On this subject, Paul Kuzma (chief idea officer at TRIS3CT) tells us that the best brands find "simple ways to reinvent themselves by unlocking their social relevance, listening to their consumers, and finding new ways to get creative in support of their real, genuine role in the world."

These "creative ways" take many forms. Febreze introduced its "Breathe Happy Smell Experiment," showing how the product can make even the most awful place smell great.

Barbasol reached back to World War II with its "Shave LIke A Man" campaign, tying the brand to the greatest generation to address the new one.

Miracle Whip leveraged former music stars in its "Keep an Open Mouth" campaign to get people thinking about their product.

And, of course, no discussion on this topic could pass over Old Spice's classic "The Man Your Man Could Smell Like" approach that introduced the brand stalwart to new consumers.

Mark Hall, president and founder of the agency Firehouse, sums it up this way, "If you can communicate a real cause, a purpose to what the brand can do, the role it will play, and what it stands for, there will be an audience. If it is rooted in truth, it will build from there."

5) Measure Sales Success.
The last step in the process is to measure your progress. As marketers, we often want to (and should) track branding and social media metrics to see if what we're doing is making a difference in repositioning the brand. That's great, but in the end what counts is sales. So when the comeback begins it's okay to start with marketing-type measurements, but six months or so after the new products and campaign launch, the work needs to start showing up in sales. Getting back in the conversation and being relevant is the first step, but in the end, if you want to call your comeback a success, it's sales that are the true measure.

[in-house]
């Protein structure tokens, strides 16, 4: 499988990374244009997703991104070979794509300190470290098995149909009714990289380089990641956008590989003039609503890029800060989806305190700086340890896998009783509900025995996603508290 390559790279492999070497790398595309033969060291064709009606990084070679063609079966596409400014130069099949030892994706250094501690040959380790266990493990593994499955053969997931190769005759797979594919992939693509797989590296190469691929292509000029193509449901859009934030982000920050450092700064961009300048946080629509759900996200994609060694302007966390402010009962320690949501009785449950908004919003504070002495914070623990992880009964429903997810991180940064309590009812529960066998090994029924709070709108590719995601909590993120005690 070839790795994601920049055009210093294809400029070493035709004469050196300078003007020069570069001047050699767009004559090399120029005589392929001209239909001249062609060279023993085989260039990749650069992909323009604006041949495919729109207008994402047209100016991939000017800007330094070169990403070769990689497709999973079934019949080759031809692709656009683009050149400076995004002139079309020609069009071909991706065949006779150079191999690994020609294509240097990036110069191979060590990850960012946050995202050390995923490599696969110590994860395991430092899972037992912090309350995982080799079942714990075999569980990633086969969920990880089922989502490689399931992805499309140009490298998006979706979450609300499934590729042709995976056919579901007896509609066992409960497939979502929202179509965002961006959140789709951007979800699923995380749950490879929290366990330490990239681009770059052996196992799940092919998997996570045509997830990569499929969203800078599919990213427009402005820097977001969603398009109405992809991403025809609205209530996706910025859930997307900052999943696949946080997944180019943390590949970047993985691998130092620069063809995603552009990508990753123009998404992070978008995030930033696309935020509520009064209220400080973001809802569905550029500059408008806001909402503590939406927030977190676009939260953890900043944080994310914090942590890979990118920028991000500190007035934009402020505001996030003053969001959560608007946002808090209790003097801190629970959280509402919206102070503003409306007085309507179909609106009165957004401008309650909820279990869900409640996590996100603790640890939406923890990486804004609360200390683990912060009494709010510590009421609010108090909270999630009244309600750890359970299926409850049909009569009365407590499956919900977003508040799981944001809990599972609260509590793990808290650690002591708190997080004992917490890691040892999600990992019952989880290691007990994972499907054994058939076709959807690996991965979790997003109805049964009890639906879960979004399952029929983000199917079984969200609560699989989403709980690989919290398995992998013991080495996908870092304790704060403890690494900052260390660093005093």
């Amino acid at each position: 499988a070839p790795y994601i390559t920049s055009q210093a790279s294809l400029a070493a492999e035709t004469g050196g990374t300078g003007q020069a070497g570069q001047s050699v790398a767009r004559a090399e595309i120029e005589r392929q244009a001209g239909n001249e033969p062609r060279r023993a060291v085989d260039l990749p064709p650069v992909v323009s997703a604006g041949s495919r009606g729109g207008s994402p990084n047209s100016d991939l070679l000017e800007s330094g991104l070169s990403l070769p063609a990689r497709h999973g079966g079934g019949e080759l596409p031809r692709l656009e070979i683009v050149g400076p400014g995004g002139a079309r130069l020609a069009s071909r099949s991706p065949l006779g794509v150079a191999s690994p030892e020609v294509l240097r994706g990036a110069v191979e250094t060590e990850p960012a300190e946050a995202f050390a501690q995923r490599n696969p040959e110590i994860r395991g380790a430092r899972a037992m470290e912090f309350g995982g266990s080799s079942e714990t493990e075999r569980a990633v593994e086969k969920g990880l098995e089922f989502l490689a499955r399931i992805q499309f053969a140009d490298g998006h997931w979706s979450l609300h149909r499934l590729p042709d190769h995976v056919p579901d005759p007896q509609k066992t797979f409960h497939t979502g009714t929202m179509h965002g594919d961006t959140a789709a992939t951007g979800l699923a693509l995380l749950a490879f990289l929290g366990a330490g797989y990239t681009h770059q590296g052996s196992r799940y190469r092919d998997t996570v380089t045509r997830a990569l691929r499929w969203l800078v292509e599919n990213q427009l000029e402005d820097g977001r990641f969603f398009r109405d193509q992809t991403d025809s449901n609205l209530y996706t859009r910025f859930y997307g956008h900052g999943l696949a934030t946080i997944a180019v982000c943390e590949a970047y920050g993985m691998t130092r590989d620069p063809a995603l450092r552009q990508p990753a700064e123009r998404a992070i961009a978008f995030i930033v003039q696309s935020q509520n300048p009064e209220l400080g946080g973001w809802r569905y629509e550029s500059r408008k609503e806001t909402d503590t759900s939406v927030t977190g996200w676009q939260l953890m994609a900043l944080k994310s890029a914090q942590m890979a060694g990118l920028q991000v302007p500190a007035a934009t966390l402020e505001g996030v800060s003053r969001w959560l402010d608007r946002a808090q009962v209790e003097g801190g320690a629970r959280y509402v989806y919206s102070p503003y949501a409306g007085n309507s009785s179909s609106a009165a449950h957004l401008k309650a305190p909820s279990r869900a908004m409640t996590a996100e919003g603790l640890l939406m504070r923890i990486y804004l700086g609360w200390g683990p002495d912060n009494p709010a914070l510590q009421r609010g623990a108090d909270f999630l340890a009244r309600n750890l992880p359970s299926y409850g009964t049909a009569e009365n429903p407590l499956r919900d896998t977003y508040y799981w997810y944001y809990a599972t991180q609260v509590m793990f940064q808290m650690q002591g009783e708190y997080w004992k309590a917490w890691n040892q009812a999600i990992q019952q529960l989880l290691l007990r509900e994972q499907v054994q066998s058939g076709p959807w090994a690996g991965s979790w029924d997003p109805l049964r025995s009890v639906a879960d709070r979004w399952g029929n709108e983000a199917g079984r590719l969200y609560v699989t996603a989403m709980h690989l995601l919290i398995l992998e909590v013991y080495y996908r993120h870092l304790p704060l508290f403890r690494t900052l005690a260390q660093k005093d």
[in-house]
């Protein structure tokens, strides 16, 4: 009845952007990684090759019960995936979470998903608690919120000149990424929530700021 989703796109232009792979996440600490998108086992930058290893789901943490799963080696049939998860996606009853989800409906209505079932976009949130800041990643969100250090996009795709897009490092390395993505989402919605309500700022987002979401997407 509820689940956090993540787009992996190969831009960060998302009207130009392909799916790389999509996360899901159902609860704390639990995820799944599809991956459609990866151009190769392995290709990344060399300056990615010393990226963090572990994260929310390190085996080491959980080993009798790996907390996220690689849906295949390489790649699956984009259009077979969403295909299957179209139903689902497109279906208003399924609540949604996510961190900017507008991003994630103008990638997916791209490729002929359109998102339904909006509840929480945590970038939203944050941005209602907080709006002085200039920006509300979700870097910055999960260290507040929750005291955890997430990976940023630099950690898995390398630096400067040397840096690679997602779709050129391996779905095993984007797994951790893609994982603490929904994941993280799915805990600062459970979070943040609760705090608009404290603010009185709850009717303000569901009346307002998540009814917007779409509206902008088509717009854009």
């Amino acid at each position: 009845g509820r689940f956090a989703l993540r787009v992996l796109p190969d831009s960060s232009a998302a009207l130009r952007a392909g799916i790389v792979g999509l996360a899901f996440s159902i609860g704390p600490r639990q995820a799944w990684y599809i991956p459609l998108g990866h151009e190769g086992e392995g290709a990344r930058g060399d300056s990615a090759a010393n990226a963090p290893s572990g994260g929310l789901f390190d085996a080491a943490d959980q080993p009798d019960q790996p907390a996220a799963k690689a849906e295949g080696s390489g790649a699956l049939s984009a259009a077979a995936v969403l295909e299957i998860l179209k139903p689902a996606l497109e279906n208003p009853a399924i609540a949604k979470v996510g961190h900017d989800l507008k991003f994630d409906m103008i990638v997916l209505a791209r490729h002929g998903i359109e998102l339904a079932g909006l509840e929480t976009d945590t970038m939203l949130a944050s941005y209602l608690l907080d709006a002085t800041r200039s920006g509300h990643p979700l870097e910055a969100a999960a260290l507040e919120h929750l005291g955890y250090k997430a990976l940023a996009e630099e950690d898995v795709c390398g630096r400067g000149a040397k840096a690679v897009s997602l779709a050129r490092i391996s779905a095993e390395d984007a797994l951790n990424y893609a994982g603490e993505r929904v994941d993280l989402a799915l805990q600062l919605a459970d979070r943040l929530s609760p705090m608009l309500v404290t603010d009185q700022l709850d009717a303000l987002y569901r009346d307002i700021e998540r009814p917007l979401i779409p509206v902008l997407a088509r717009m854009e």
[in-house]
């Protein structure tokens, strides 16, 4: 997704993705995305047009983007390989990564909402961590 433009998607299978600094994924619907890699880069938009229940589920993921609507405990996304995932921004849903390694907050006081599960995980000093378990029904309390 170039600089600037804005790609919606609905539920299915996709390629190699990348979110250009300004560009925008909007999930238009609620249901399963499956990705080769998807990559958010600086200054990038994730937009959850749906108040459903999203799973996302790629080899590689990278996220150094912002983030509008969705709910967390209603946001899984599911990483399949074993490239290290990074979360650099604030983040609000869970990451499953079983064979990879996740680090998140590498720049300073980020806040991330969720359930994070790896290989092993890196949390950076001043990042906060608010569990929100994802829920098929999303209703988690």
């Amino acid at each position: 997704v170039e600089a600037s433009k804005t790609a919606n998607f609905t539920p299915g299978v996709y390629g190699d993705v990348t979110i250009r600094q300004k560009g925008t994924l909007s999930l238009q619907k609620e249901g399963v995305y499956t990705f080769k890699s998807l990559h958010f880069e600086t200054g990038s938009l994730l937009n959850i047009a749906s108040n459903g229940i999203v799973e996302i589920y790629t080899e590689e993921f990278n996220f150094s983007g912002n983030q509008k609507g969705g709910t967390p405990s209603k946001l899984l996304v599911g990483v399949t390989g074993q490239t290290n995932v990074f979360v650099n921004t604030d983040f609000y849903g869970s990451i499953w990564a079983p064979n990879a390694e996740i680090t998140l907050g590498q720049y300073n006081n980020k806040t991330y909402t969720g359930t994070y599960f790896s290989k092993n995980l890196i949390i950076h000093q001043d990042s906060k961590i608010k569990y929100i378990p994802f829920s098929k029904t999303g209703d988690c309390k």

[Image: Flickr user Ian Go]

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3 Comments

  • Anthony Reardon

    That's very good Mark. Actually, I find most of the points to be common sense, but I've also become a student of the reasons why businesses will not budge on their thinking or be open to different ideas. It's hard to sell solutions to people that rate their judgment so highly because of success to that point, especially when you're not telling them what they want to hear. To have a premise that companies aren't asking the right questions is a hard sell indeed.

    A two year old can ask the right question- "Why?". Why aren't you listening? Why aren't you thinking about what you are saying and doing? Why aren't you adjusting? Why aren't you getting creative? Why aren't you measuring bottom line results?

    I love this last step in particular because of all the hype surrounding big data today. I am almost fundamentally opposed to metrics, but most of my contemporaries scoff at the notion. I don't see what is so wrong with doing things on the basis of and evaluating outcomes on immediately evident impacts. Is it so hard to imagine having a good idea of what you are going to do as a company to hit home with your market, and to measure your success on whether your assumptions were correct or not? Why?

    Best, Anthony

  • Mark McNeilly

     Anthony, thanks for your comments. Yes, it's difficult to get people to change their thinking.

    As far as branding, common sense and metrics...I don't think branding is rocket science but it is a combination of art and science. There's the qualitative and creative part but also the quantitative, ROI and discipline part. I think both are needed.

    All the Best,
    Mark